Tampa Bay is not exactly flush with money to spend, and it might be silly to not count this as a rebuilding season for the Bucs. Jensen should be available on the market. Trey Hopkins had his fair share of trouble in 2021, most of it was as a result of his return from injury. He looked much better towards the end of the year, but one would be hard-pressed to choose him over Jensen. Burrow needs protection, and although it is always easy to point at the tackles, a solid center makes for a solid pocket. Jensen has not missed a game since he was drafted in 2017 and has a Pro Bowl nod under his belt. He will have plenty of calls for his services, but the CO native could take Hopkins or a draftee under his wing for training during a two-year deal.
Levi Wallace, Buffalo Bills
Good cornerbacks are hard to come by, and Cincinnati could be missing Waynes and Apple in short order. Enter Wallace, who is severely underrated by the talking heads on your TV screen. All he has done during four years in the league is log 10 passes defended with six interceptions while tallying 219 combined tackles. Seven of those went for a loss and he laid a hit on the opposing quarterback twice. This is a financially manageable upgrade at defensive back over the two who may be out the door.
Brandon Scherff, Washington Commanders
It’s a pipe dream for fans, but if the team is going to put a briefcase on the table, here’s where to do it. They will likely only sign one offensive lineman and draft another, so break off a chunk of change on your most needed position. Scherff is a five-time Pro Bowler and a 2020 All-Pro. If you’re going to push your chips into the middle of the table, here is your chance. Burrow is a once-in-a-lifetime quarterback, and he deserves an elite level of protection. Sherff, a second-year Jackson Carman, and the drafting of a top-notch lineman in April may just provide that. The days of bargain-hunting at this position should end, as what is behind it is far too valuable.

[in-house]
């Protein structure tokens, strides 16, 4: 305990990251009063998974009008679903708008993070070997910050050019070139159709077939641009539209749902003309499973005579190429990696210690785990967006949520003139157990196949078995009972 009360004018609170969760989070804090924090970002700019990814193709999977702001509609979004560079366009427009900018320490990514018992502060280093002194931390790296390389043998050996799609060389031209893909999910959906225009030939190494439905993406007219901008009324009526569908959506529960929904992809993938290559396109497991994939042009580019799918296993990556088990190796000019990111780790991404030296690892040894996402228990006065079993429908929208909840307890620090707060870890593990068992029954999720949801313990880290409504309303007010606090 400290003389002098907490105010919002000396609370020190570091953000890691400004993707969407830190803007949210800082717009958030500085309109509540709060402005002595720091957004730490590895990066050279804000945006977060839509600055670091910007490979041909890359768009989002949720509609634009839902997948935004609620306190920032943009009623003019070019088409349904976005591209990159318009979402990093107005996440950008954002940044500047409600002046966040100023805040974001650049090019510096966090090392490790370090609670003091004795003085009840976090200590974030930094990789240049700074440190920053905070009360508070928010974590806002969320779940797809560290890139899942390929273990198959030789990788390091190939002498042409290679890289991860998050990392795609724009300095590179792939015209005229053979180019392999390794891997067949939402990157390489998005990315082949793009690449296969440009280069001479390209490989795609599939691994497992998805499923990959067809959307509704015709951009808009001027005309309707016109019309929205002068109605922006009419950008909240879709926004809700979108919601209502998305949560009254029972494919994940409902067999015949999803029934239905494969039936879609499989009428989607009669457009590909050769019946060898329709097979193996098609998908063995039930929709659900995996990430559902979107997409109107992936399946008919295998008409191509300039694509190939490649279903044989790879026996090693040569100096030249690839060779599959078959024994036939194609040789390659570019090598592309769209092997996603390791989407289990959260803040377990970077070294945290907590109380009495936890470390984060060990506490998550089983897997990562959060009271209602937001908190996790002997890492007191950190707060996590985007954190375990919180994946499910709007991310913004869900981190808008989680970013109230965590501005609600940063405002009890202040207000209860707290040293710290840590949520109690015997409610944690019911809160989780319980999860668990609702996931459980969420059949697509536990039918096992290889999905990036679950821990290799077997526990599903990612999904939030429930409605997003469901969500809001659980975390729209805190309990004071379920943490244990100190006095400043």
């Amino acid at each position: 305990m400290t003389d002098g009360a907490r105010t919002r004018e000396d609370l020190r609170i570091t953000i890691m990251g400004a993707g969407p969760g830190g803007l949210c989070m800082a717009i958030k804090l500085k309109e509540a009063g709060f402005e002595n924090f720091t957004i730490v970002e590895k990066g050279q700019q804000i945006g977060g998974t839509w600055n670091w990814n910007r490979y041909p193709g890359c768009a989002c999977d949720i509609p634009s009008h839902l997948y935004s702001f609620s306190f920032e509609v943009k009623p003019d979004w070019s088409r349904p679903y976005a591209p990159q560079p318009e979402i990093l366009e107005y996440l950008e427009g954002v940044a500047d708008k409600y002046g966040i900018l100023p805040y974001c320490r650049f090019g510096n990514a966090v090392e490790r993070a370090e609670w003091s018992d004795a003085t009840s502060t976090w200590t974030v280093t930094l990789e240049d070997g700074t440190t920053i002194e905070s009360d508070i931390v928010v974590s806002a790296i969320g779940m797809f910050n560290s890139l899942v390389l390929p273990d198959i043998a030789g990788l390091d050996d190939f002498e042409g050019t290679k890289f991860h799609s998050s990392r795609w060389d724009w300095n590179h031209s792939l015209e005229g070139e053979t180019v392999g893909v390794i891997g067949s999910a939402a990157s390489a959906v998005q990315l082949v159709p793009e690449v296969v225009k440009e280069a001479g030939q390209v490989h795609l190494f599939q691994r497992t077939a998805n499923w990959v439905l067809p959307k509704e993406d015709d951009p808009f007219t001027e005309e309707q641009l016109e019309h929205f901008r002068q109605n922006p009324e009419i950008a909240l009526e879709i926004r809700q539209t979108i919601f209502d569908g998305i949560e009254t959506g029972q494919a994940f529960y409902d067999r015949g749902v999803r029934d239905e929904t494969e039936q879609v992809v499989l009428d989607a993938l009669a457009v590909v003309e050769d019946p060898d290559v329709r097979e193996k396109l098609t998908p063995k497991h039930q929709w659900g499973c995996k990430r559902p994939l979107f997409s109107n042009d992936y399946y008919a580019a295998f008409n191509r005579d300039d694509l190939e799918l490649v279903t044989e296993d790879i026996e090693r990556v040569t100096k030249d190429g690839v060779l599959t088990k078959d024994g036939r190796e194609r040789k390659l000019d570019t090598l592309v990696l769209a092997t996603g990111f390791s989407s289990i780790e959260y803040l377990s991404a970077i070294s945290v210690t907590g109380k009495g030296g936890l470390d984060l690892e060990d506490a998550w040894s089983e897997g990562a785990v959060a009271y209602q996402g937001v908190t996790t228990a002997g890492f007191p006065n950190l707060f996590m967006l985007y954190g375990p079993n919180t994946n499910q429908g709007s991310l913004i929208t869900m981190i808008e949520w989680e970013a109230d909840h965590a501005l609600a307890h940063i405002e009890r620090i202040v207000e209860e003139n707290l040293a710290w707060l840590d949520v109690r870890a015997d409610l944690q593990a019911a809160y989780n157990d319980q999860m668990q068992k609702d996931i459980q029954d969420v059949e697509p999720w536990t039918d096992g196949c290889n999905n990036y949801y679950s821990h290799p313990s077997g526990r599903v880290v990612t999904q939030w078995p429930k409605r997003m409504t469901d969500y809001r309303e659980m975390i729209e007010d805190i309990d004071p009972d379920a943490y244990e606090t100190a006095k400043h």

Previewing the 2022 NFL Draft
At the risk of beating a dead horse, Cincinnati needs to show up to the draft seeking more offensive line help. At this point, the team hopes to have roped in a big-name offensive lineman. If they are wise, perhaps they have also re-signed Reiff for another season. With the offensive skill players set, there is little to do there. The defense should be filled in with veterans just like it was last year. It’s “Eyes on the Prize” for the Bengals in the draft, without removing those eyes from the future. With eight picks at their disposal and Taylor and Tobin doing the building, they should be in a good space.